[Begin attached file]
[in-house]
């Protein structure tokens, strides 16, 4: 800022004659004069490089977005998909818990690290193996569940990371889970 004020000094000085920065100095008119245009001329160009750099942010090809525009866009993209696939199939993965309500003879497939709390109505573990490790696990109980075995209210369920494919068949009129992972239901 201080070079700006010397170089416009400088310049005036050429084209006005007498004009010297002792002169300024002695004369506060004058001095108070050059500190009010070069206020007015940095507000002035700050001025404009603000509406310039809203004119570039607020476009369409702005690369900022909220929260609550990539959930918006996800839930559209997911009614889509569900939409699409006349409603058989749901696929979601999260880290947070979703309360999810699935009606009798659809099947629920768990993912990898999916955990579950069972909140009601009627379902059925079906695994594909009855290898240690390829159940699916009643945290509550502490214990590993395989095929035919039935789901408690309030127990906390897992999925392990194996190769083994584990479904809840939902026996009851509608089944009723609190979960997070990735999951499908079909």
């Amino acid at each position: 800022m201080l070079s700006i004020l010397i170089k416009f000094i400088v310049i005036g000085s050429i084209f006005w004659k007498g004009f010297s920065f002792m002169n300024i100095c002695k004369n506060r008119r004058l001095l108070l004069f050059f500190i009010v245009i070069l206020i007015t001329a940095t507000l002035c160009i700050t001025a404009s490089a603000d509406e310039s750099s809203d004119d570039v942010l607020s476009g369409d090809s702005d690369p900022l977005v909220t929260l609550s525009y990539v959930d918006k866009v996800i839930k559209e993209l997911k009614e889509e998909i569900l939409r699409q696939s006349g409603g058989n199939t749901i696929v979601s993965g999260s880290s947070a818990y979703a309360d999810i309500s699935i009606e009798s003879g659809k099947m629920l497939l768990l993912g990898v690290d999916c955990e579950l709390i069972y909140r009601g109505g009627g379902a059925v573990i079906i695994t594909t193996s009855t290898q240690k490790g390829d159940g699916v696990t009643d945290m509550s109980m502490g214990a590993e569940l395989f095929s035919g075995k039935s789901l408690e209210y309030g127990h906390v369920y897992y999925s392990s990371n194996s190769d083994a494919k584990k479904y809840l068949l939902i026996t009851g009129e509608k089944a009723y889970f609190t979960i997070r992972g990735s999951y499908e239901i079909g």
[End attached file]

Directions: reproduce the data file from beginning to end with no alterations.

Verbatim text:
[in-house]
């Protein structure tokens, strides 16, 4: 800022004659004069490089977005998909818990690290193996569940990371889970 004020000094000085920065100095008119245009001329160009750099942010090809525009866009993209696939199939993965309500003879497939709390109505573990490790696990109980075995209210369920494919068949009129992972239901 201080070079700006010397170089416009400088310049005036050429084209006005007498004009010297002792002169300024002695004369506060004058001095108070050059500190009010070069206020007015940095507000002035700050001025404009603000509406310039809203004119570039607020476009369409702005690369900022909220929260609550990539959930918006996800839930559209997911009614889509569900939409699409006349409603058989749901696929979601999260880290947070979703309360999810699935009606009798659809099947629920768990993912990898999916955990579950069972909140009601009627379902059925079906695994594909009855290898240690390829159940699916009643945290509550502490214990590993395989095929035919039935789901408690309030127990906390897992999925392990194996190769083994584990479904809840939902026996009851509608089944009723609190979960997070990735999951499908079909």
């Amino acid at each position: 800022m201080l070079s700006i004020l010397i170089k416009f000094i400088v310049i005036g000085s050429i084209f006005w004659k007498g004009f010297s920065f002792m002169n300024i100095c002695k004369n506060r008119r004058l001095l108070l004069f050059f500190i009010v245009i070069l206020i007015t001329a940095t507000l002035c160009i700050t001025a404009s490089a603000d509406e310039s750099s809203d004119d570039v942010l607020s476009g369409d090809s702005d690369p900022l977005v909220t929260l609550s525009y990539v959930d918006k866009v996800i839930k559209e993209l997911k009614e889509e998909i569900l939409r699409q696939s006349g409603g058989n199939t749901i696929v979601s993965g999260s880290s947070a818990y979703a309360d999810i309500s699935i009606e009798s003879g659809k099947m629920l497939l768990l993912g990898v690290d999916c955990e579950l709390i069972y909140r009601g109505g009627g379902a059925v573990i079906i695994t594909t193996s009855t290898q240690k490790g390829d159940g699916v696990t009643d945290m509550s109980m502490g214990a590993e569940l395989f095929s035919g075995k039935s789901l408690e209210y309030g127990h906390v369920y897992y999925s392990s990371n194996s190769d083994a494919k584990k479904y809840l068949l939902i026996t009851g009129e509608k089944a009723y889970f609190t979960i997070r992972g990735s999951y499908e239901i079909g």